Ben Lee Ritchie Handler is a cool librarian. Such a claim sounds impossible but Ben Lee really may be the world’s hippest bookman. He’s a gangly guy who is always suited in casually formal wear with a head of cleanly messy hair. He has a punk rock air to him and has the charm of a giggly muppet. He does a lot in Los Angeles, including DJing at Mandrake and stand-up comedy at art shows. He’s very smart and can speak to various movements of contemporary art. After all, his cool librarian credibility comes from his work with Gagosian Gallery; he is their embedded Los Angeles Librarian and Archivist.
Ben Lee has come a long way to become Gagosian’s librarian. A job like his takes a lot of skill. He grew up in the city of Orange. He was really into hardcore music, which comes into play at some point in his career. “I went to undergrad at UCLA and studied English Literature but didn’t really have any ambition of getting a real job,” he explains as we sit atop of Gagosian Gallery’s rooftop patio. “I ended up moving to San Francisco and then teaching English in Korea for two Summers.”
“After two and a half years in San Francisco, I moved back to LA. I started touring with a rock band called The Blood Arm as their master of ceremonies, telling stories before they came on. I started graduate school at UCLA for Library and Information Sciences in the middle of all of this. I took a leave of absence to tour with the band for a year and a half, returning to finish my education.”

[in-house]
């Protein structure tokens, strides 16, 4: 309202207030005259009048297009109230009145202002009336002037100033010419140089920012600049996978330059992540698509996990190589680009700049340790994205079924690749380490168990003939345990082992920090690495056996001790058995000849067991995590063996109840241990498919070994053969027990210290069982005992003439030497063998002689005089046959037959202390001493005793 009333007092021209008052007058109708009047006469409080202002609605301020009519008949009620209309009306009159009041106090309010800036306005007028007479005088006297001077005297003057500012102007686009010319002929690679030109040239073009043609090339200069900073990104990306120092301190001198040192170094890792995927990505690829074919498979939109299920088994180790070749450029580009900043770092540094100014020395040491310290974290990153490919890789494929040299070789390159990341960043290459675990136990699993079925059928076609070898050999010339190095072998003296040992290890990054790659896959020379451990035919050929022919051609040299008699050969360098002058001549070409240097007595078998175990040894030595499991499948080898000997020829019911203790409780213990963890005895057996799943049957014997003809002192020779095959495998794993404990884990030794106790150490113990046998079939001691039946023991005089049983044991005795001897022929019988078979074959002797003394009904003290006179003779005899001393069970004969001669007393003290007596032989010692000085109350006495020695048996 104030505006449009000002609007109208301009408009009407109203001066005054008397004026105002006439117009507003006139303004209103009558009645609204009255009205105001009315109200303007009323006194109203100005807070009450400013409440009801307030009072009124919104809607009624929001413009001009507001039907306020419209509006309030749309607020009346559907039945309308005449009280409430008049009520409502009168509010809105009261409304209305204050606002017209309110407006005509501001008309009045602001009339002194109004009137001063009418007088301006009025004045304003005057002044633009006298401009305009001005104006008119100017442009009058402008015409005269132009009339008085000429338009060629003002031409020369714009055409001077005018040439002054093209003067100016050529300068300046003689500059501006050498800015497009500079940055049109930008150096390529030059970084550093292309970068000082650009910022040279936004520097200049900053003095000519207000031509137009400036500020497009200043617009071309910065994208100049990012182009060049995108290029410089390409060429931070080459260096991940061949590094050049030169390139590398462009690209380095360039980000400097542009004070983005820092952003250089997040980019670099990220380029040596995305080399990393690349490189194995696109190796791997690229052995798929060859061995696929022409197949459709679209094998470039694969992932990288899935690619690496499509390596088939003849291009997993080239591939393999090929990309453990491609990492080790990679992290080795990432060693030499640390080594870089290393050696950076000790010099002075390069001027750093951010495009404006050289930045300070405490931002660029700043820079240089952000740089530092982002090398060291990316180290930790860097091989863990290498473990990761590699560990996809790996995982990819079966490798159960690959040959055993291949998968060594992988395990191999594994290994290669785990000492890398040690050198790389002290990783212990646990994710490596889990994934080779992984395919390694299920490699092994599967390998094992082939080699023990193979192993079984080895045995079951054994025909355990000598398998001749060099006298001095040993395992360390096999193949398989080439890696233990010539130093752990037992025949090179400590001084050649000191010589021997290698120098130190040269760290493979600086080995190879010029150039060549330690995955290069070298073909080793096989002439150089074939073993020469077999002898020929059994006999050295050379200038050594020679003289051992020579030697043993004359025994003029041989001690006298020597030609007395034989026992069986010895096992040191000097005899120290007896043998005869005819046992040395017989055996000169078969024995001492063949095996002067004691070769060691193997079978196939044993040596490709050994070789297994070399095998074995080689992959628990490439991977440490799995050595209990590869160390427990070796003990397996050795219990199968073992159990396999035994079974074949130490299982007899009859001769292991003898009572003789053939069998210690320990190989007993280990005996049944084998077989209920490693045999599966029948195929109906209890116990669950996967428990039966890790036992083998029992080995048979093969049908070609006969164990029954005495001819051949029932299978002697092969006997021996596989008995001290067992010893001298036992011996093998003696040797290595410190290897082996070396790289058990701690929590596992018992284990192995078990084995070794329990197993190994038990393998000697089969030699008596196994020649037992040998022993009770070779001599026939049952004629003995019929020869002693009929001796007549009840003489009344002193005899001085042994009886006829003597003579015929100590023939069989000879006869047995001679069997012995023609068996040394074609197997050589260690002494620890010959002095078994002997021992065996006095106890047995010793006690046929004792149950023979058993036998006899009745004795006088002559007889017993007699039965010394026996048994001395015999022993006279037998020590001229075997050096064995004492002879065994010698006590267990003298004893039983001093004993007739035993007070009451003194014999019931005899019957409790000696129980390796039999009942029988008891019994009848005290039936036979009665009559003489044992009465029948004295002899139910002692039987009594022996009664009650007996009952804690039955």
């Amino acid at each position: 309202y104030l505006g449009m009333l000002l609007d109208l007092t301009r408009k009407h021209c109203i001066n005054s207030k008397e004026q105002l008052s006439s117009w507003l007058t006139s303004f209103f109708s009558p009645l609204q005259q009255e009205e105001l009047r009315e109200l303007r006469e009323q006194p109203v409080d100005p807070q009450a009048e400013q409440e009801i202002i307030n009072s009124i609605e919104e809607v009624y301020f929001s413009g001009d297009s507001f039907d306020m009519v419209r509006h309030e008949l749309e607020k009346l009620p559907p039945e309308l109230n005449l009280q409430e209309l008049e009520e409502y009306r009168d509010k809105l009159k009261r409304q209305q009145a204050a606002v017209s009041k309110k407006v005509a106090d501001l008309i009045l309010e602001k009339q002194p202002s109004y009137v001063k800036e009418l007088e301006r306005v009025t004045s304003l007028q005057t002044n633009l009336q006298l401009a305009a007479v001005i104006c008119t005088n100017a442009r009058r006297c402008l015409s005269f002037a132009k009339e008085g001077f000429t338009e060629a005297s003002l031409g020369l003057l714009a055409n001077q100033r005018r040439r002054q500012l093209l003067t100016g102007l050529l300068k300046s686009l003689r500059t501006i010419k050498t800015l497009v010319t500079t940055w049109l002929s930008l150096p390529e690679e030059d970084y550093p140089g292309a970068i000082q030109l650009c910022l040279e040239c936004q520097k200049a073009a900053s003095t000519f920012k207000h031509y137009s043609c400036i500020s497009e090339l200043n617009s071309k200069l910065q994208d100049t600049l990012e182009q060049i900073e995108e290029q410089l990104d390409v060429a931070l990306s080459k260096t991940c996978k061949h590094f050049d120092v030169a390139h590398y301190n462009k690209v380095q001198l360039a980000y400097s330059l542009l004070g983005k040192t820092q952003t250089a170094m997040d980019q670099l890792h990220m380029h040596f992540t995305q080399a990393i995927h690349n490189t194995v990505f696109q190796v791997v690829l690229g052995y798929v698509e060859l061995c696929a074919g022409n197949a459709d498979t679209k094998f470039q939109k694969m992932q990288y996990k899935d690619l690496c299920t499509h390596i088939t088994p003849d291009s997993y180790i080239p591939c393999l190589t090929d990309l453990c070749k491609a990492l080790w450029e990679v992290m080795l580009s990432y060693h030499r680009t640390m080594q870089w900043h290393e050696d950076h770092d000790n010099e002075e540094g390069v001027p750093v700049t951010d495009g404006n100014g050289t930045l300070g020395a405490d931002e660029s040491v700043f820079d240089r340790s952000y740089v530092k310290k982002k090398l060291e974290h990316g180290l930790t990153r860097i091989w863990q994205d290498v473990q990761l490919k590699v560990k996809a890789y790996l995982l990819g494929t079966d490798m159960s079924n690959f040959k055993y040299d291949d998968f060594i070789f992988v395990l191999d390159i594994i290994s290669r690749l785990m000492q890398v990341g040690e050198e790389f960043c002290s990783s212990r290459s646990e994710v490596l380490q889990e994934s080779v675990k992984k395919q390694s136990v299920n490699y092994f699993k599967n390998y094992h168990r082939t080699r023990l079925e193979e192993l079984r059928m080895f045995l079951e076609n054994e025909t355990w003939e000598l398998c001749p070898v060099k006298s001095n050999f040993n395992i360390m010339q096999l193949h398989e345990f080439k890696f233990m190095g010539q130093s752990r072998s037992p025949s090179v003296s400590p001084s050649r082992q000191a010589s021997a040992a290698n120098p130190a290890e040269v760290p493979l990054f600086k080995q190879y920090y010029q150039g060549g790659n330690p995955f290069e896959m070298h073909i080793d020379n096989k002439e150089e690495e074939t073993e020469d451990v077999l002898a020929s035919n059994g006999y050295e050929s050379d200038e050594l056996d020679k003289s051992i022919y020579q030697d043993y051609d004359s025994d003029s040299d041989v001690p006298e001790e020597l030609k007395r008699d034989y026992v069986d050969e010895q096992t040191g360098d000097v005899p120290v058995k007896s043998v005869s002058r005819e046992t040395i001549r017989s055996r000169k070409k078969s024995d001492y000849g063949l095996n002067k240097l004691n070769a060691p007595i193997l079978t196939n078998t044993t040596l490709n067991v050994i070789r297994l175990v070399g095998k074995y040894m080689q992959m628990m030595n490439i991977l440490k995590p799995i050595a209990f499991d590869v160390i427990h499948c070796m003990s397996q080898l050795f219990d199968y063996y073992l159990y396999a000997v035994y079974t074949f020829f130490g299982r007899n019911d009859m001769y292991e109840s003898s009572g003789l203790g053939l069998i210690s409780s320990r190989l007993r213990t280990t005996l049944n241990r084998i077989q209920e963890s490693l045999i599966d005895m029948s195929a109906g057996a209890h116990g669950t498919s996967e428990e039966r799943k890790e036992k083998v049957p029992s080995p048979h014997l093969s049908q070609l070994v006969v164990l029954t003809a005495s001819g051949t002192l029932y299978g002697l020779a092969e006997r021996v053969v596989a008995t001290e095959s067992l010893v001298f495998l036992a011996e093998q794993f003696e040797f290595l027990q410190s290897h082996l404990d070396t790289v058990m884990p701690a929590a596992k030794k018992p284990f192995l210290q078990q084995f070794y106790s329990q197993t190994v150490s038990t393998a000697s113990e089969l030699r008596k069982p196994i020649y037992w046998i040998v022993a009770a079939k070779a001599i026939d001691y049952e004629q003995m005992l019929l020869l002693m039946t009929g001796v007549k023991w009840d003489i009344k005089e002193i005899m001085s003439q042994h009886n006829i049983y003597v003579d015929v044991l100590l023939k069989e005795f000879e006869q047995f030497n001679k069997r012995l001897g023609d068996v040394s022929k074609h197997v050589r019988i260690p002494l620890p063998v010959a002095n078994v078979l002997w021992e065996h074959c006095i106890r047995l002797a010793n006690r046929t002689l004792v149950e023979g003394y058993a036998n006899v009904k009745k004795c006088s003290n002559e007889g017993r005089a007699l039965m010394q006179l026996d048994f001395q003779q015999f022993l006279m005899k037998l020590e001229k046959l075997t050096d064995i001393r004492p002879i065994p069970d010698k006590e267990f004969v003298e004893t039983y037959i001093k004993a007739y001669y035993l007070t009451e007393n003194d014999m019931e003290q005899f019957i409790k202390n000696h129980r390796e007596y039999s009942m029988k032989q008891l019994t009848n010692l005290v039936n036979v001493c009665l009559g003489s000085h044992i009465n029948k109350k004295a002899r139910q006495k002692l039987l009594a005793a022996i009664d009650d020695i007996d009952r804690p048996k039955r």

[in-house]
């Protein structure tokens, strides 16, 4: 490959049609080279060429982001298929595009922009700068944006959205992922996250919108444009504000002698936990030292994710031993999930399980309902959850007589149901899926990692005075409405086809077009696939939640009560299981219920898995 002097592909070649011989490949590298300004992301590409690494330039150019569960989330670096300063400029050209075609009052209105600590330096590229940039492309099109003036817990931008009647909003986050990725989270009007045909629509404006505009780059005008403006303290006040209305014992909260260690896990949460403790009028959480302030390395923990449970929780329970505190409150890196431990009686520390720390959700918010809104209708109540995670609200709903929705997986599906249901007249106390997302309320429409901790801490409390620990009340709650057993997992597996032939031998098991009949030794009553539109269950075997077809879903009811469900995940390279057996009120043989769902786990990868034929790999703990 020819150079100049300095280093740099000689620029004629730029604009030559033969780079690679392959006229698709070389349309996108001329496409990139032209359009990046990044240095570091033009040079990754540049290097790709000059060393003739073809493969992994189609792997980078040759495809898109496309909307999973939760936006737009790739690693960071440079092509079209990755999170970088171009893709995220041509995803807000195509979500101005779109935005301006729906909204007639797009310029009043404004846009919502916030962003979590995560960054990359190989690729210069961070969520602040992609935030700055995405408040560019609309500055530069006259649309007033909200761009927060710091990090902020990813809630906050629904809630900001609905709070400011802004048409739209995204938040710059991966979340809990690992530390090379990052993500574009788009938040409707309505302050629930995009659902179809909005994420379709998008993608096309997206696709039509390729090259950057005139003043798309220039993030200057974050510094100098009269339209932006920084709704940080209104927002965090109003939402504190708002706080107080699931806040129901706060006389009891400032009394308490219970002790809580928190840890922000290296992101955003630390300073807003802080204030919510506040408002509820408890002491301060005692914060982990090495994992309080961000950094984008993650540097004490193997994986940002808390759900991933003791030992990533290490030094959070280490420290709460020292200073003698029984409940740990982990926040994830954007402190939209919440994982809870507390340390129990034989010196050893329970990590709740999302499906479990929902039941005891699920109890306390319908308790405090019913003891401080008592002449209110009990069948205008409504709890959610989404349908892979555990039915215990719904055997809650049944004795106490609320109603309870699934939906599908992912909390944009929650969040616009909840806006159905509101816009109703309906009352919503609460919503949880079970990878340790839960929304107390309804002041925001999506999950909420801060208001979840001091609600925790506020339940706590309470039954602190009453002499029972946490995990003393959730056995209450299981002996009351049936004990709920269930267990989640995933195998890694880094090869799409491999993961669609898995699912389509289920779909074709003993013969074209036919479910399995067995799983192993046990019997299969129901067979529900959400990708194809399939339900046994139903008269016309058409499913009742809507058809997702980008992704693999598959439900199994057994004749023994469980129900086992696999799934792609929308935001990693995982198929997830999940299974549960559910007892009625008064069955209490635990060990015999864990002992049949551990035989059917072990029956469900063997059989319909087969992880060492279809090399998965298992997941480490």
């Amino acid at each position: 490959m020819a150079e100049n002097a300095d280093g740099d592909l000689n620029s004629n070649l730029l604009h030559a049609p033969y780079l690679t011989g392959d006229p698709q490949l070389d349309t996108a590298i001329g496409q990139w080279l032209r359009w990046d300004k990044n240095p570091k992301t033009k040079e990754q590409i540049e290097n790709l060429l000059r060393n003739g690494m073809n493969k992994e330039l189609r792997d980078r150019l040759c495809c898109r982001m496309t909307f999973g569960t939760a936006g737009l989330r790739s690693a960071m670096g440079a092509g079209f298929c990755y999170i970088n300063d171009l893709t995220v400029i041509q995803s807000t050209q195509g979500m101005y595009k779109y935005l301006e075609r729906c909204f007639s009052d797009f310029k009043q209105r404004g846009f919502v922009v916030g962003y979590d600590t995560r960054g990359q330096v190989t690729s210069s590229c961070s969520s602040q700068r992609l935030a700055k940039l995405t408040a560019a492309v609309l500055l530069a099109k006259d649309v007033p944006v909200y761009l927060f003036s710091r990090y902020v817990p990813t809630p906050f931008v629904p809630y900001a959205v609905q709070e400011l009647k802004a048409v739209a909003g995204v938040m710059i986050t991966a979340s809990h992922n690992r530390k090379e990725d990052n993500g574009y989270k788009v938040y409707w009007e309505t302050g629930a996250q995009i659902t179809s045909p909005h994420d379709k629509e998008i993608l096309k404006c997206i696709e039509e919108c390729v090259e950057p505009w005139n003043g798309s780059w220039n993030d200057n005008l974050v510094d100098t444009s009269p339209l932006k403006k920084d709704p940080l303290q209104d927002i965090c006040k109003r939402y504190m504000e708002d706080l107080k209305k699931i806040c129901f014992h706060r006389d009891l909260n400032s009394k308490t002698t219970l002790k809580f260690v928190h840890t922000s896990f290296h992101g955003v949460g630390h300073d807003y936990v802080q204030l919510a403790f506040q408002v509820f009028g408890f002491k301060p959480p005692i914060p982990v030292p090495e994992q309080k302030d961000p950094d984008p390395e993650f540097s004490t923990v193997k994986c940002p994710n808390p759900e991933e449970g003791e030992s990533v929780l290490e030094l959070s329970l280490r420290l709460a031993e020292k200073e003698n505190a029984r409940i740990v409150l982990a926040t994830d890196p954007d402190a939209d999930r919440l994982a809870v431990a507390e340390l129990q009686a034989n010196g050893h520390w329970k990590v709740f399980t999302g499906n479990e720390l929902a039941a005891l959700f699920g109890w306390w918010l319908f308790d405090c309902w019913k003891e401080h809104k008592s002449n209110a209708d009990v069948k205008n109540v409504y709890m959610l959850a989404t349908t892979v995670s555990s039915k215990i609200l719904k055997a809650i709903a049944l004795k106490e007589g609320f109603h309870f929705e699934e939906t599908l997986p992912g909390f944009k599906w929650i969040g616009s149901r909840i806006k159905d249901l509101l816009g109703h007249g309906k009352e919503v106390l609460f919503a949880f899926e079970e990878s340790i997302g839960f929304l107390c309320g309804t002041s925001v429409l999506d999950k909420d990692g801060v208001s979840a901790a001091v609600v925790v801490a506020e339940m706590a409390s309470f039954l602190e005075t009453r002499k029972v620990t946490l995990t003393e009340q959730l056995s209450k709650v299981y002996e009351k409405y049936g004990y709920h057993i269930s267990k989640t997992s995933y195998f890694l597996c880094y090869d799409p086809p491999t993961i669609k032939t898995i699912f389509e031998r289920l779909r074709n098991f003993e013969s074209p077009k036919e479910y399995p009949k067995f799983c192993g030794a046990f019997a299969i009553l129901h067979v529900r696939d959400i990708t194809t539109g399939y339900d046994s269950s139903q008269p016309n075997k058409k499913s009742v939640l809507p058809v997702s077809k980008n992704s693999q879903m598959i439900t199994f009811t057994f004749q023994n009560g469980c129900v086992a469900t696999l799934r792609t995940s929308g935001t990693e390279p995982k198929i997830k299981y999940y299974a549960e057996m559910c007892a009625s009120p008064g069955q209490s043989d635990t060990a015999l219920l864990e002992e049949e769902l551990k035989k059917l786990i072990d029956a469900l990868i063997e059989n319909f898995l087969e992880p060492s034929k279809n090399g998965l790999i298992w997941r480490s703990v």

Ben Lee eventually got married and moved with his wife down to San Diego where she attended graduate school at UCSD. “I worked at UCSD’s Special Collections library. After she finished, we moved back here–and I eventually got this job.”
Ben Lee has worked worked with books and archives at bookstores, galleries, museums, and libraries. He sold art books at Skylight in Los Feliz, he interned at the Hammer Museum and in LACMA’s library, he was a rare book cataloger at UCSD, and had a brief stint as head librarian at a stenography college before he was recommended for a position at Gagosian.
“I had four interviews with Gagosian and I could tell that they liked me,” he says. “I interviewed for a Registrar position, which is very similar to librarianship in terms of record keeping, and archives. They ended up hiring me as an Archivist and the first librarian for the Los Angeles gallery, which is awesome because that’s exactly what I wanted to be doing. It ended up working out perfectly.”
“They haven’t had anyone with my degree at the LA Gallery before, so I feel pretty special.”